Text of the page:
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Spice it Up

Spice it Up

Spices are store cupboard superstars. It pays to get familiar with them, store them well, and treat them kindly, in order to enjoy their warm aromas and exotic flavours to their fullest. These are our top tips when using spices.

Some recipes call for whole spices but where ground spices are required it is preferable to freshly grind whole spices yourself for optimum flavour.

You can use an electric spice grinder, coffee grinder (reserved exclusively for spices!), or a traditional pestle and mortar. Grind only as much or as little as you need so you know the spices are in peak condition.

If you prefer the convenience of ready-ground spices, buy them in small quantities, as their flavour intensity decreases over time.

Don’t feel you have to own every spice under the sun. It’s better to have a concise collection of spices that you know you’ll actually use.

Add ‘sort the spice rack’ to your to do list. Every now and then, it pays to have a good look through your spice cupboard right to the very back. Dispose of anything really antiquated; spices go stale and lose their potency after a while. Weed out any duplicates.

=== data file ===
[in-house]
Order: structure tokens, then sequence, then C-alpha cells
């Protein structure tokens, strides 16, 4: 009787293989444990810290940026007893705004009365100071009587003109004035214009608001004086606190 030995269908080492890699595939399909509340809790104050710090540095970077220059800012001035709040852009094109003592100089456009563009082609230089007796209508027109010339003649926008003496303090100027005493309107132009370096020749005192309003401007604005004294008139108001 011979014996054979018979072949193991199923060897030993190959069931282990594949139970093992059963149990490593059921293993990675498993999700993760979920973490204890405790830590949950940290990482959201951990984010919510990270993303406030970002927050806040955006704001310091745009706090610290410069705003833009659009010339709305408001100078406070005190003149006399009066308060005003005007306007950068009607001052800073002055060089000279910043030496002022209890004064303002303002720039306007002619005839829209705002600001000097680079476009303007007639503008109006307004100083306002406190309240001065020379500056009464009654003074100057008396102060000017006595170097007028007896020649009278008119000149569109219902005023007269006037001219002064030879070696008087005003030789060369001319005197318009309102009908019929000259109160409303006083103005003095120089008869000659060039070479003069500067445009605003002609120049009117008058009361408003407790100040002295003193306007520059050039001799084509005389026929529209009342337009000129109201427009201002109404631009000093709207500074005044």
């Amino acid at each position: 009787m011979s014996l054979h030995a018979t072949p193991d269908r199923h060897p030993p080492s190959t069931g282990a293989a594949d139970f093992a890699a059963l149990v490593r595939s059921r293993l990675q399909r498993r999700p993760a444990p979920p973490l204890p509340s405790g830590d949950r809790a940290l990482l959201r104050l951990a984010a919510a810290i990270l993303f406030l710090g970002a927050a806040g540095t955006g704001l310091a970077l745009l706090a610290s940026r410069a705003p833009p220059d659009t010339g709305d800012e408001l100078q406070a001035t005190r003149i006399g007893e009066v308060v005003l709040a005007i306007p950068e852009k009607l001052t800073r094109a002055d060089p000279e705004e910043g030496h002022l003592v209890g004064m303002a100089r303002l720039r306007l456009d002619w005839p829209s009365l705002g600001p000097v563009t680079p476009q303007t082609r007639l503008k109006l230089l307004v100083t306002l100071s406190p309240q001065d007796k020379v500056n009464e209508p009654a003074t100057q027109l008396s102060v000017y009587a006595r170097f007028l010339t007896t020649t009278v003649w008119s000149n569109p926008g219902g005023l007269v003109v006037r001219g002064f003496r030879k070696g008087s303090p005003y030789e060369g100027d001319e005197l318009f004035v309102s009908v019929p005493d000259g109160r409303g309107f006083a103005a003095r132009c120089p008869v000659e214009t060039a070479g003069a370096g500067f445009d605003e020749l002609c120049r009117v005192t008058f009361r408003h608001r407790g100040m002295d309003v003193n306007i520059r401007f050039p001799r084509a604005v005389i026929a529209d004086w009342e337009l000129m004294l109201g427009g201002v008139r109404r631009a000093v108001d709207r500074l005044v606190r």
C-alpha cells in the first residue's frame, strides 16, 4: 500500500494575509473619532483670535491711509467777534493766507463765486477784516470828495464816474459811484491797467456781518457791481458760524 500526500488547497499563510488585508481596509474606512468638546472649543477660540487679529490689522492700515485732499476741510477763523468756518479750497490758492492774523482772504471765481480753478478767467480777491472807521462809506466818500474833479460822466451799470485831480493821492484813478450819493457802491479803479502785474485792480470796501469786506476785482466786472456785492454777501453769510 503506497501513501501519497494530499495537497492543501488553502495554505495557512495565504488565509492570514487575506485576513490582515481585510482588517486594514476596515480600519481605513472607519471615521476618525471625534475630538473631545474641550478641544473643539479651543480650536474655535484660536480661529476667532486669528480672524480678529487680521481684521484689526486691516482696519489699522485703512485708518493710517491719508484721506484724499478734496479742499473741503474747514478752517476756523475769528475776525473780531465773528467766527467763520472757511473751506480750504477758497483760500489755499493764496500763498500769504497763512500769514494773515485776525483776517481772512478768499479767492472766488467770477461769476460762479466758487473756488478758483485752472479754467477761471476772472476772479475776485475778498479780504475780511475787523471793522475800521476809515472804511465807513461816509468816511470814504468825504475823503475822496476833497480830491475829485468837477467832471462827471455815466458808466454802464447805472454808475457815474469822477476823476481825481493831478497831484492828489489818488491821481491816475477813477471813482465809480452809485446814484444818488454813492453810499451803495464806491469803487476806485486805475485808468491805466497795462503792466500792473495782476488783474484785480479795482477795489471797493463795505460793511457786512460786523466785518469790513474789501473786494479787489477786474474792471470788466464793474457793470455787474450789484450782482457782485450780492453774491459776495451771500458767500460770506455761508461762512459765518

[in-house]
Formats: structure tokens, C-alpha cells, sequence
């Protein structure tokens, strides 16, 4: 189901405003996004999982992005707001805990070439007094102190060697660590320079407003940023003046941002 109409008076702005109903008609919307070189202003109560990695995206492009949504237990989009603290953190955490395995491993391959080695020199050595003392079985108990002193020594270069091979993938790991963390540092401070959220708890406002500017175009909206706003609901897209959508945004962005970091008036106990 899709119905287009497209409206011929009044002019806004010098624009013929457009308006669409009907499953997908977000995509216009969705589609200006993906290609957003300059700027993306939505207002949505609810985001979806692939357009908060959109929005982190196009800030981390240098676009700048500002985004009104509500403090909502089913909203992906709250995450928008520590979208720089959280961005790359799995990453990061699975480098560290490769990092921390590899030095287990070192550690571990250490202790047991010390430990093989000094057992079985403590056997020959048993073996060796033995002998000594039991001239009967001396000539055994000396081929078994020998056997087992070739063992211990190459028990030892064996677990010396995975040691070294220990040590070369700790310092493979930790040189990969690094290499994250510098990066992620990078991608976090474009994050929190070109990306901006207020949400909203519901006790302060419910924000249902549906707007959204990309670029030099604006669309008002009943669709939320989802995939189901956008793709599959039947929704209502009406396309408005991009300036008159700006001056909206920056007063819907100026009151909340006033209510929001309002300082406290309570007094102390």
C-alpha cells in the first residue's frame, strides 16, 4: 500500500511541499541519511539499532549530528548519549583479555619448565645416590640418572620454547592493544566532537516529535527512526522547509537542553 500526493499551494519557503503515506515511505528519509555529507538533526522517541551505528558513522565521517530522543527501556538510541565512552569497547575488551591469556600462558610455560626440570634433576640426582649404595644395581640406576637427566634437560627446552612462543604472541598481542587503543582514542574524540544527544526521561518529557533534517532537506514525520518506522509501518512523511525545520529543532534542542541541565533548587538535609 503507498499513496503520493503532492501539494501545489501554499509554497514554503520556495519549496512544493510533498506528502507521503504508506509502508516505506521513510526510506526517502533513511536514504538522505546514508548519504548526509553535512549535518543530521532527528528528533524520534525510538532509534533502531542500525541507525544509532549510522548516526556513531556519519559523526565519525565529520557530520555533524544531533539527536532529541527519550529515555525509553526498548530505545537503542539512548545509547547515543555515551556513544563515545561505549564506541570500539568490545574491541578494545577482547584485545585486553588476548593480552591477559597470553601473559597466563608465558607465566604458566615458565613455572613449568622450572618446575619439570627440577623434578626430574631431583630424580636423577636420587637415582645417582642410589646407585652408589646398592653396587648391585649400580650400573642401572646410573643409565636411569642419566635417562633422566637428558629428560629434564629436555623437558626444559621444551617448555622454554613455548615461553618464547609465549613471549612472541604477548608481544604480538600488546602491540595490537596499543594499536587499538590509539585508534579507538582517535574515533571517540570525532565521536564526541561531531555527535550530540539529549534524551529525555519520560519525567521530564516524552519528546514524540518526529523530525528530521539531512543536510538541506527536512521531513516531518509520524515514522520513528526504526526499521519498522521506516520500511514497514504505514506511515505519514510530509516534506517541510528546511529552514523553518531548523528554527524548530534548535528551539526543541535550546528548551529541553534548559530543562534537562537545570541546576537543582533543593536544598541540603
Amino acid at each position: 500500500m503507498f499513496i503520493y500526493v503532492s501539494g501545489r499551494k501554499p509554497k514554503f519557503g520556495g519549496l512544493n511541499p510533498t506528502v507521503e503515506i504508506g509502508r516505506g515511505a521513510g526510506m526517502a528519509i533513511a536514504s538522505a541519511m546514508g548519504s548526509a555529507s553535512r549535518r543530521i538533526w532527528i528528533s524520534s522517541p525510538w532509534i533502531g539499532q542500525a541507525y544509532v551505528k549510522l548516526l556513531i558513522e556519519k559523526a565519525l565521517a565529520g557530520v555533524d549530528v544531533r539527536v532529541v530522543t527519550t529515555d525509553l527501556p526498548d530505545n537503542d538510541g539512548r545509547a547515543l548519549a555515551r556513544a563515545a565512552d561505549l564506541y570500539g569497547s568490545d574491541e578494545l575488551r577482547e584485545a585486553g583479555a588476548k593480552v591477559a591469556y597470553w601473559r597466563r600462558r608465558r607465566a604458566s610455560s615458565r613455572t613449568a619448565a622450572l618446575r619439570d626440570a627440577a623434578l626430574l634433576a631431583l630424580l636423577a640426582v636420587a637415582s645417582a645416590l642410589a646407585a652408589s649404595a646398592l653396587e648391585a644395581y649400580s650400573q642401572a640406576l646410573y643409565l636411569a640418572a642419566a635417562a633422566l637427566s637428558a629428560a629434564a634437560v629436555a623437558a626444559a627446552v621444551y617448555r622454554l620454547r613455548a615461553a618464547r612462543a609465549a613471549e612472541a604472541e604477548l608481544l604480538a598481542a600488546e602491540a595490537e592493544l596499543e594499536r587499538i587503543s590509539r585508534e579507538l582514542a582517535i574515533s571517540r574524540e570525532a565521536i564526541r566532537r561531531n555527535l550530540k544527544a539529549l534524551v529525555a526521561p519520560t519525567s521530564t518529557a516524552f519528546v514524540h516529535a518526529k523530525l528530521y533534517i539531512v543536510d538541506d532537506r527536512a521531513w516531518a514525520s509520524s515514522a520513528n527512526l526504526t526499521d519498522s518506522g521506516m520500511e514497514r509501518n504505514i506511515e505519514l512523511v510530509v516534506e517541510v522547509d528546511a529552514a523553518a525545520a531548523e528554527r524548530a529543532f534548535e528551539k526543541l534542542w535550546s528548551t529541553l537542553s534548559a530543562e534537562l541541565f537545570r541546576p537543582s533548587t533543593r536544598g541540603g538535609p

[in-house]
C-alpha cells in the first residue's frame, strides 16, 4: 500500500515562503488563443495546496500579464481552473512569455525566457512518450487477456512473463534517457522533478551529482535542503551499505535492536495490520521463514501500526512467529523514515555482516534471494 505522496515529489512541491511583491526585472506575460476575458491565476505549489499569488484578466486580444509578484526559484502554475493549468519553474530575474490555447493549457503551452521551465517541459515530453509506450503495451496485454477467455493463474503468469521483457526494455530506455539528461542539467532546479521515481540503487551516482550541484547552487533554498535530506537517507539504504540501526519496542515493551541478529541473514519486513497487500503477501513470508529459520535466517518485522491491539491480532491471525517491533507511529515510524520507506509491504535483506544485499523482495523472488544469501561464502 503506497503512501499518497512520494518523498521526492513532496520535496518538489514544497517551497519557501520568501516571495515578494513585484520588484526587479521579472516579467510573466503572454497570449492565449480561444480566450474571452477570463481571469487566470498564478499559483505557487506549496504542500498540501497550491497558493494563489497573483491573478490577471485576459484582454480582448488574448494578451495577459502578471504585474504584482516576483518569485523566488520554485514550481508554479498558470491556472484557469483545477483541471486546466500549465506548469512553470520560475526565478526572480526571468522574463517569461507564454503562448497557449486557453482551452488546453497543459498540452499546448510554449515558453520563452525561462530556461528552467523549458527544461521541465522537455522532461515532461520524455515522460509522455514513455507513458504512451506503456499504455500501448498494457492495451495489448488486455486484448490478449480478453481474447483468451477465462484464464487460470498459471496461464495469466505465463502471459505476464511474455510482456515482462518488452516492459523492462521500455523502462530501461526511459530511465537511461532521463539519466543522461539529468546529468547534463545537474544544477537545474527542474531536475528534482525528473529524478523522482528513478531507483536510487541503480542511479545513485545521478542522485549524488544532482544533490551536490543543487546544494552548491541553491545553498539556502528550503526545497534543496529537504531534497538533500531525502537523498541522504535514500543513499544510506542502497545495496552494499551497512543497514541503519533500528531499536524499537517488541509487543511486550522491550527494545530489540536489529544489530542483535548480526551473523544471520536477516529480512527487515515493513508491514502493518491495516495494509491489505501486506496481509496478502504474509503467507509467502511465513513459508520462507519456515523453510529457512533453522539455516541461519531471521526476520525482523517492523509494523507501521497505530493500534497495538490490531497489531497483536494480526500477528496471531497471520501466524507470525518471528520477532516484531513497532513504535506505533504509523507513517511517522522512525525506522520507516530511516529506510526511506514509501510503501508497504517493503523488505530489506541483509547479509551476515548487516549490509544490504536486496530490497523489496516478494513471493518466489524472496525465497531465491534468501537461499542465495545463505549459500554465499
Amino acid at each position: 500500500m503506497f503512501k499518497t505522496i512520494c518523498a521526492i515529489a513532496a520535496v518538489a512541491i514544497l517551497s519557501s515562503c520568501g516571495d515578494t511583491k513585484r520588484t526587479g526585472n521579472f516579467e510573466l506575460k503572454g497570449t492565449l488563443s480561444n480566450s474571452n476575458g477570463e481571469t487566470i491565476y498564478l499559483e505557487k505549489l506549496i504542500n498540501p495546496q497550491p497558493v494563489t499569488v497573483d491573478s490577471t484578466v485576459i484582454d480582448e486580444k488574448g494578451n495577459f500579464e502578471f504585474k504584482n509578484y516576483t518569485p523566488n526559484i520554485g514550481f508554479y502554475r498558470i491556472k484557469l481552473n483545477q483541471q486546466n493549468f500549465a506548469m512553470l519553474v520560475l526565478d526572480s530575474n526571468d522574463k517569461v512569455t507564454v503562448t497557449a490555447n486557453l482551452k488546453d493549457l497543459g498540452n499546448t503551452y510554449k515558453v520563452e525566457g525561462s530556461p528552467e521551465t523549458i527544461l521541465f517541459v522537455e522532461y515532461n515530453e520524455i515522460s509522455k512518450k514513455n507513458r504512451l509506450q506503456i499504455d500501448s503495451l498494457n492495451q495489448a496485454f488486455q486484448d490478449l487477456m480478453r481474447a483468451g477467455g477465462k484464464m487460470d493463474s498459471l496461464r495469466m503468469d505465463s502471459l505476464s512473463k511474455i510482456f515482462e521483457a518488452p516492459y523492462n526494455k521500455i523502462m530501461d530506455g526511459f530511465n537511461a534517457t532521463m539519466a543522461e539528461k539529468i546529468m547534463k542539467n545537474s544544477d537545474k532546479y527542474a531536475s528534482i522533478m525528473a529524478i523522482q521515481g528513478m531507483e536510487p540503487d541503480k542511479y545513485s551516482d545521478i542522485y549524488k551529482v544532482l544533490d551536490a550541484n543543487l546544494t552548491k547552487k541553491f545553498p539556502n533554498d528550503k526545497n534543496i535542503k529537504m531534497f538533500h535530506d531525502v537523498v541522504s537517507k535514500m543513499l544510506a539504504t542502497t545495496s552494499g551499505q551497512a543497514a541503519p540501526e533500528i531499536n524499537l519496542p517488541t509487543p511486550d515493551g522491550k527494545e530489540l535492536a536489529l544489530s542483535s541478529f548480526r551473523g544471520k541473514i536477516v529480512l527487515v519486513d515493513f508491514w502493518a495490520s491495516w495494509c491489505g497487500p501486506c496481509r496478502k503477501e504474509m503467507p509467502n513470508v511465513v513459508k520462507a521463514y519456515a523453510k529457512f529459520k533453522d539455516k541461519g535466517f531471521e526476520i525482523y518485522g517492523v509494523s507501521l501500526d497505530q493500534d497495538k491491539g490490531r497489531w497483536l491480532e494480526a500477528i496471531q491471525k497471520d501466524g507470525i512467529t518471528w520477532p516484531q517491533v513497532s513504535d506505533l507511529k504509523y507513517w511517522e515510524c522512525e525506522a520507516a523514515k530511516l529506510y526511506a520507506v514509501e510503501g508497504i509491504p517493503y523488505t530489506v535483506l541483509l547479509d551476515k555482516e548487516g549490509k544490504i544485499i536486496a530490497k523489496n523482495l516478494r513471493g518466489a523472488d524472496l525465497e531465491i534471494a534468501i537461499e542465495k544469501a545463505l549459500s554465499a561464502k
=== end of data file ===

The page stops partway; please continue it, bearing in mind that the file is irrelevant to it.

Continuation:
As with anything, it pays to seek out quality. The big producers put yield before quality so cheaper spices won’t always have the precise qualities you’re looking for. There are now specialist suppliers who source ethically produced and single origin spices.

Store spices away from direct sunlight, heat, and humidity. In other words, not by the stove, or in the kitchen window. Keep them in a cupboard or drawer, ideally in tins or opaque or dark jars.

Label the jars carefully - on the fronts if you have a spice rack, on the lids if you store your spices in a drawer. That way you can find what you’re after at a glance.

Toast your spices in a dry frying pan to reduce the ‘rawness’ and heighten aromas. You’ll know by the smell when they’re ready. Work quickly, though, if you burn your spices, they’ll taste acrid.

Spices can be very strong in flavour so follow recipes carefully when measuring to avoid overpowering the dish.

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